This week, the Triangle will be looking back at the players, games, and moments that singed our eyebrows and blew our minds in 2014. Buckle your seat belts; it’s the Year in Holy S#!t.
It briefly seemed like business as usual. David Silva finds some space and slips in a through ball that baffles a couple of layers of defense. Diego Costa runs onto the pass, fakes a shot, and gets cut down by some overeager defending. Xabi Alonso drives the resulting penalty into the bottom right corner. Spain sucks the life out of another game that could’ve been a thriller.
And then two cannonballs collided in midair and the world was forever altered.
I don’t ever remember being so shocked at the result of a single sporting event. While I’d always imagined Spain’s reign would finally end — international soccer hates consistency, and everything beautiful must die — I figured it’d come on one of those outlying “scoring goals is hard” trip-ups like against Switzerland in 2010 and the United States the year before. Instead, Louis van Gaal and Robin van Persie stormed the triangle-shaped castle, set it on fire, and awkwardly high-fived in the flaming glow as Arjen Robben trampled all over the ashes like an angry kid whose parents haven’t realized he’s grown too big for that sandbox. Ten days later, the defending World Cup champs and repeat European holders were on a plane home from Brazil, dispatched before the knockout rounds.
For whatever reason — high-intensity managerial ideologies that have short shelf lives, systems that leverage crucial responsibility on one player, God has a cruel sense of humor — soccer lends itself to hostile takeovers. Dynasties die suddenly and spectacularly: Hungary over England in ‘53, France over Brazil in ‘98, Senegal over France in 2002. But Spain had so tightly controlled every game they’d played in for more than half a decade that their dominance never seemed so finely balanced or at any risk of combustion. This was like watching your office desk suddenly turn into a snake pit.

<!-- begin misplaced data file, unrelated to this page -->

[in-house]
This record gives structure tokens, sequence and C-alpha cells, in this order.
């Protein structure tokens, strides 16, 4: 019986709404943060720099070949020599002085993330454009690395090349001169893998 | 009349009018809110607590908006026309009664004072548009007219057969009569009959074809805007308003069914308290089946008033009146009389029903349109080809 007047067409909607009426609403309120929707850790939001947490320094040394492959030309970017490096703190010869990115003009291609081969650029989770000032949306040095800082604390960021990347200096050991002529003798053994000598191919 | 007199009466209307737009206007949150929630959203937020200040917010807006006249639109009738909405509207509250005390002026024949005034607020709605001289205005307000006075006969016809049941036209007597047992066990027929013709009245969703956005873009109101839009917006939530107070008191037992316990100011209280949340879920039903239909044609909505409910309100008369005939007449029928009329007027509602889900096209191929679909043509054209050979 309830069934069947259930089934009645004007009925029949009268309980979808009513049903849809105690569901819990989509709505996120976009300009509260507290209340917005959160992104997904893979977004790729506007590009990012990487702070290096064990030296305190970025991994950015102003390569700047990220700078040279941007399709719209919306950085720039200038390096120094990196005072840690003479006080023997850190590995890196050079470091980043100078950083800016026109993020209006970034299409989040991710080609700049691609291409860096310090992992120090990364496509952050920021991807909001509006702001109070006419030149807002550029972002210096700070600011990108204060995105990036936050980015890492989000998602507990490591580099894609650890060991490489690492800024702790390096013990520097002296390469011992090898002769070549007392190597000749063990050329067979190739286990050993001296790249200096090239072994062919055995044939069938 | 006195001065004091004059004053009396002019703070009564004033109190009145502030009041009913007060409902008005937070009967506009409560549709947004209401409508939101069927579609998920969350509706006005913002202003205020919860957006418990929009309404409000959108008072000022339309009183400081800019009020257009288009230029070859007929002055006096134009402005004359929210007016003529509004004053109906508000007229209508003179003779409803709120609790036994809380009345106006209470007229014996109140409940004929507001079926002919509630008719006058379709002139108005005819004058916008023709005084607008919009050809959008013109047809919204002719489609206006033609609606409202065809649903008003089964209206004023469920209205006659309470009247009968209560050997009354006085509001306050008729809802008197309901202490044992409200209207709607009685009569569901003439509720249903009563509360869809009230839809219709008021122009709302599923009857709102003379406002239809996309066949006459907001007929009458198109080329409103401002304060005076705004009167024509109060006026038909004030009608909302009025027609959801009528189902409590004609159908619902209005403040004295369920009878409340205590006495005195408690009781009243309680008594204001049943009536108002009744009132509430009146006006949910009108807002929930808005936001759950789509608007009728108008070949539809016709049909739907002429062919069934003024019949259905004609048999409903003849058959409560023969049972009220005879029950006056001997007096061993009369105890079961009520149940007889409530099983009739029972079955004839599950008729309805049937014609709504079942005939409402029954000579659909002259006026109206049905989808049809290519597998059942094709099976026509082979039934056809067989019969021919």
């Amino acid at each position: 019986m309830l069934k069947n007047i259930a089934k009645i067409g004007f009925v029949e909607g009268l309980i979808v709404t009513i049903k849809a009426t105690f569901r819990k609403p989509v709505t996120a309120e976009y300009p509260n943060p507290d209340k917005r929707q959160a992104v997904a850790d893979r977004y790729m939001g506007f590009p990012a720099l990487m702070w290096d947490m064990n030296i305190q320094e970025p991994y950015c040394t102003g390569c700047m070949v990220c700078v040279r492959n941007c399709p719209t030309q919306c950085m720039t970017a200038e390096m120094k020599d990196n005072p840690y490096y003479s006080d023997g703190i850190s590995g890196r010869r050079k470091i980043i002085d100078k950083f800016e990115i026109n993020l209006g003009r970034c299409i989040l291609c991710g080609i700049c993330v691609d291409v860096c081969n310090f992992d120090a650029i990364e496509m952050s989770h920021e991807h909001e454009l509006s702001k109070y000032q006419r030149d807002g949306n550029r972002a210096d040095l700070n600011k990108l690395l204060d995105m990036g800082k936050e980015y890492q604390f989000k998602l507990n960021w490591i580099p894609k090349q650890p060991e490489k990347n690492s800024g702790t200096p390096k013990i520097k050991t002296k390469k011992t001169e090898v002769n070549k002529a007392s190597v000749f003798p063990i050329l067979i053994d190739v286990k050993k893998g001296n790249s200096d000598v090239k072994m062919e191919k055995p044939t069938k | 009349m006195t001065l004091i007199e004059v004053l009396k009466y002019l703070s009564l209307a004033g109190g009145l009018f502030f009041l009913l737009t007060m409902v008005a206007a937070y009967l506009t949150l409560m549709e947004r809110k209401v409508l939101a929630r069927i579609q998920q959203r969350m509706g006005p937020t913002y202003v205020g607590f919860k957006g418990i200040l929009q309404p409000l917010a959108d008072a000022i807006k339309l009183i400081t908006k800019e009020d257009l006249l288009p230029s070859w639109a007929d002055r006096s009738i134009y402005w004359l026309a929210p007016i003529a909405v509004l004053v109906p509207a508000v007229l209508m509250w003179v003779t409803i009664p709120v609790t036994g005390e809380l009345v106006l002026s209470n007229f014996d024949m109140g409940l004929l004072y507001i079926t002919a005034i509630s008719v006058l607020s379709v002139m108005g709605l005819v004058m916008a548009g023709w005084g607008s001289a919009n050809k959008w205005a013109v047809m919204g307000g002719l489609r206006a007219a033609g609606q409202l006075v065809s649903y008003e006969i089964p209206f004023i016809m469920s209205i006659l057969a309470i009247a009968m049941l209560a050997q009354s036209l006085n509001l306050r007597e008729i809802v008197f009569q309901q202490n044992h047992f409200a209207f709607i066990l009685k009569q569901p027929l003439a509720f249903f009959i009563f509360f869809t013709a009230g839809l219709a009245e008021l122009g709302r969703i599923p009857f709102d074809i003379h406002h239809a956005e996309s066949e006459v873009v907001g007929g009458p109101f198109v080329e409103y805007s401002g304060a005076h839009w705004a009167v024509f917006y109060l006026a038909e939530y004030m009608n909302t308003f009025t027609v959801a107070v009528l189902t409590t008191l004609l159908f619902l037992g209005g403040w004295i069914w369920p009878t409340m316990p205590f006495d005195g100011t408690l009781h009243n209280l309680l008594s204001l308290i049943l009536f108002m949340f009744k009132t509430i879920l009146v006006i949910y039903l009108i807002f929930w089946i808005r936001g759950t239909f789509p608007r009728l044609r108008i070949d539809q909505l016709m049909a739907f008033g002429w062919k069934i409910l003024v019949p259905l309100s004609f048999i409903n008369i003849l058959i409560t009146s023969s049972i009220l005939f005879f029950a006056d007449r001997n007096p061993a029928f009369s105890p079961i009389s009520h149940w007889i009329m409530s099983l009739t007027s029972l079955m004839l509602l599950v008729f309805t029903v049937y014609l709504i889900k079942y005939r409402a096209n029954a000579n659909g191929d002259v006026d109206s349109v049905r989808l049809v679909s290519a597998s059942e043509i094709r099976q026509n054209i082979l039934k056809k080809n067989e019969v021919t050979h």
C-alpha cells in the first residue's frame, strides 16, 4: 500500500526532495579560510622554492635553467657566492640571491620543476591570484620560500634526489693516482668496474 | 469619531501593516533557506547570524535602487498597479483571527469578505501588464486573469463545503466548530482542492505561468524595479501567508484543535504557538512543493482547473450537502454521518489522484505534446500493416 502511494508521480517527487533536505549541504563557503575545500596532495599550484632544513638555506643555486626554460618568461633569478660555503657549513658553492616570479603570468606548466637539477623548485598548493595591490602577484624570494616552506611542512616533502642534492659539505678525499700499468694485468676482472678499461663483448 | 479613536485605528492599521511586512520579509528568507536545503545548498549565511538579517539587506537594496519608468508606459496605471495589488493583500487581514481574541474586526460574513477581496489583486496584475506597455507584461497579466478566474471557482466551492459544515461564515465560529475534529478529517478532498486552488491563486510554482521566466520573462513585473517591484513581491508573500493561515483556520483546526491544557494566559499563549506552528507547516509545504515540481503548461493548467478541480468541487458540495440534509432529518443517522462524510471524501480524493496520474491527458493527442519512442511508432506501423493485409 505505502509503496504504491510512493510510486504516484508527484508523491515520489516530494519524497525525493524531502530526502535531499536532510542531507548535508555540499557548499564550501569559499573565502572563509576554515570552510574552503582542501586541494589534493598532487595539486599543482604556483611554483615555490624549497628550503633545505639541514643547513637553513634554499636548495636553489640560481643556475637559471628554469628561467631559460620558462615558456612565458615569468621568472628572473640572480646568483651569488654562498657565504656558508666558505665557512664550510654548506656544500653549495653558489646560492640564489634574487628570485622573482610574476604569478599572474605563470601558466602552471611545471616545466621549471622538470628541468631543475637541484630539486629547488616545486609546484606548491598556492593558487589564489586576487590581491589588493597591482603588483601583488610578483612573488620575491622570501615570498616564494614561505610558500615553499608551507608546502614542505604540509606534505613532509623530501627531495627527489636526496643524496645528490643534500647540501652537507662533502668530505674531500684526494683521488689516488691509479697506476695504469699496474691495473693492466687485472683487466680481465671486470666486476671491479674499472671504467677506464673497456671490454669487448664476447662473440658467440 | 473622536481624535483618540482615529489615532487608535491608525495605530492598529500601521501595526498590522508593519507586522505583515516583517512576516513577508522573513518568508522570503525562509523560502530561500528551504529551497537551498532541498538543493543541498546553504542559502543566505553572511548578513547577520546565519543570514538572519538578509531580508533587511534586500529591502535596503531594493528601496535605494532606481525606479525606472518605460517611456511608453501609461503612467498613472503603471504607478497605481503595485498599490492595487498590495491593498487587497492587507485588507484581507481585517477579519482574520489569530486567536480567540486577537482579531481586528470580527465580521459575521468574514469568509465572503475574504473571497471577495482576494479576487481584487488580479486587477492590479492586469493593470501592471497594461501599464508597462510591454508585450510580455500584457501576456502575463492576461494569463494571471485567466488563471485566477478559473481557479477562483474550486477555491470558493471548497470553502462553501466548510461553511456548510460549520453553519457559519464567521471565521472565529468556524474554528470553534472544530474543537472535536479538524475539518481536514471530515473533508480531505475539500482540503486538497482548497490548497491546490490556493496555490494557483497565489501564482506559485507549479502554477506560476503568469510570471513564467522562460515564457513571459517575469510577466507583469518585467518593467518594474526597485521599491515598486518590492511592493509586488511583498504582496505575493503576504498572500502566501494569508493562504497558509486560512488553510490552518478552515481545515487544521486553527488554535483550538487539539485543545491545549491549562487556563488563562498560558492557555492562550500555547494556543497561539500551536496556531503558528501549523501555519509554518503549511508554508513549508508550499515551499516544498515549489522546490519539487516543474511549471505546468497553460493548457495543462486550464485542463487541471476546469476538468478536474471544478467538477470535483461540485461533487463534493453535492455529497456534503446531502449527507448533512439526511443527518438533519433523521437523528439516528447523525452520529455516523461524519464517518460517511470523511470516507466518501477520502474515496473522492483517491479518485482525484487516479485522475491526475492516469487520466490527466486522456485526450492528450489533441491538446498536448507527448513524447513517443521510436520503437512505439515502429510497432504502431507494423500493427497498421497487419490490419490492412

While the general opinion of tiki-taka had begun to curdle,1 part of me felt sort of sad to see Spain go out like this. I’m not sure I — or we — can ever really appreciate how goddamn brilliant these teams were. They perfected passing and moving and, well, just being confident with the ball at your feet to the point where it became a reliably blunt defensive tactic. Mastery became monotony.
“This is how the game should be played” when they won Euro 2008. “God, this is boring” come Euro 2012.
The circularity of the defeat — they lost to their 2010 World Cup final opponents, who were coached by Louis van Gaal, who coached at Barcelona, a club whose ethos informed La Roja and was formed in large part by Johan Cruyff, who was the face of the sport’s most beloved utopians, the Dutch teams of the ’70s — helped add to its resonance. As Michael Cox wrote over the summer: “Football today is, by and large, Spanish.”
And yet, this wouldn’t have happened the way it did without the Dutch — without Robben, Robin, Wesley, Louis, and those precocious, willing, man-marking kids — who reminded us that sustained excellence might be cool, but sometimes it’s more fun to just blow shit up.